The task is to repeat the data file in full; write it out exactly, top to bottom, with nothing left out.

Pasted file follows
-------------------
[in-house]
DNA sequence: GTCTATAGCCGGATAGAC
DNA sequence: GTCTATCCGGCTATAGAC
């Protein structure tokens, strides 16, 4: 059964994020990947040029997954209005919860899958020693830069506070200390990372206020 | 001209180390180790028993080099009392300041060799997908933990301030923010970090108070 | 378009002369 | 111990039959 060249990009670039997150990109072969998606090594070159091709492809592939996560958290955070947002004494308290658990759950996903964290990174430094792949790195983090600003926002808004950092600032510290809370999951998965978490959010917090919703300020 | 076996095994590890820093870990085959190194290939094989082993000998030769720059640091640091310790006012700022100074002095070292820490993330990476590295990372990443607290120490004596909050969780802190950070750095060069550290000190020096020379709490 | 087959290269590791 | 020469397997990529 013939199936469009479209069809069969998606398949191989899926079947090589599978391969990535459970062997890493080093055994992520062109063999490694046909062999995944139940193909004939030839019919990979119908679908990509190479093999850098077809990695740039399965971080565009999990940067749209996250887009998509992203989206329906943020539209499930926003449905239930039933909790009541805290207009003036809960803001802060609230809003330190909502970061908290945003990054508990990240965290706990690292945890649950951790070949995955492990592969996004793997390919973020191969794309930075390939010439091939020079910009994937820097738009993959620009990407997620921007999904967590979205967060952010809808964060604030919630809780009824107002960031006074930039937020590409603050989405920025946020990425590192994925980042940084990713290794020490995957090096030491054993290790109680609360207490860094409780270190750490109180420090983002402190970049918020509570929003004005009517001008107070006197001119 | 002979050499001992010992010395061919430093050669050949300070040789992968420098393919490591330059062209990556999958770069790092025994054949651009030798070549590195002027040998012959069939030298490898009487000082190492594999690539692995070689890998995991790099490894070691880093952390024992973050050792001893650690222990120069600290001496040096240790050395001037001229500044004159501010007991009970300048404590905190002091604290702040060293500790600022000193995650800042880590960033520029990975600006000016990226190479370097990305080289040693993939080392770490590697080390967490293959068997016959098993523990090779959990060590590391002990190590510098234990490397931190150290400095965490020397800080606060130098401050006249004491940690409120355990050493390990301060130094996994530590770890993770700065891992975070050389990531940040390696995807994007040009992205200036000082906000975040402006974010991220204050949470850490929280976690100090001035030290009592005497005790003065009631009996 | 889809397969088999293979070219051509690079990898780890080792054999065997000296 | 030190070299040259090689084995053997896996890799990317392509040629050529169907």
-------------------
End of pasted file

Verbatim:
[in-house]
DNA sequence: GTCTATAGCCGGATAGAC
DNA sequence: GTCTATCCGGCTATAGAC
């Protein structure tokens, strides 16, 4: 059964994020990947040029997954209005919860899958020693830069506070200390990372206020 | 001209180390180790028993080099009392300041060799997908933990301030923010970090108070 | 378009002369 | 111990039959 060249990009670039997150990109072969998606090594070159091709492809592939996560958290955070947002004494308290658990759950996903964290990174430094792949790195983090600003926002808004950092600032510290809370999951998965978490959010917090919703300020 | 076996095994590890820093870990085959190194290939094989082993000998030769720059640091640091310790006012700022100074002095070292820490993330990476590295990372990443607290120490004596909050969780802190950070750095060069550290000190020096020379709490 | 087959290269590791 | 020469397997990529 013939199936469009479209069809069969998606398949191989899926079947090589599978391969990535459970062997890493080093055994992520062109063999490694046909062999995944139940193909004939030839019919990979119908679908990509190479093999850098077809990695740039399965971080565009999990940067749209996250887009998509992203989206329906943020539209499930926003449905239930039933909790009541805290207009003036809960803001802060609230809003330190909502970061908290945003990054508990990240965290706990690292945890649950951790070949995955492990592969996004793997390919973020191969794309930075390939010439091939020079910009994937820097738009993959620009990407997620921007999904967590979205967060952010809808964060604030919630809780009824107002960031006074930039937020590409603050989405920025946020990425590192994925980042940084990713290794020490995957090096030491054993290790109680609360207490860094409780270190750490109180420090983002402190970049918020509570929003004005009517001008107070006197001119 | 002979050499001992010992010395061919430093050669050949300070040789992968420098393919490591330059062209990556999958770069790092025994054949651009030798070549590195002027040998012959069939030298490898009487000082190492594999690539692995070689890998995991790099490894070691880093952390024992973050050792001893650690222990120069600290001496040096240790050395001037001229500044004159501010007991009970300048404590905190002091604290702040060293500790600022000193995650800042880590960033520029990975600006000016990226190479370097990305080289040693993939080392770490590697080390967490293959068997016959098993523990090779959990060590590391002990190590510098234990490397931190150290400095965490020397800080606060130098401050006249004491940690409120355990050493390990301060130094996994530590770890993770700065891992975070050389990531940040390696995807994007040009992205200036000082906000975040402006974010991220204050949470850490929280976690100090001035030290009592005497005790003065009631009996 | 889809397969088999293979070219051509690079990898780890080792054999065997000296 | 030190070299040259090689084995053997896996890799990317392509040629050529169907």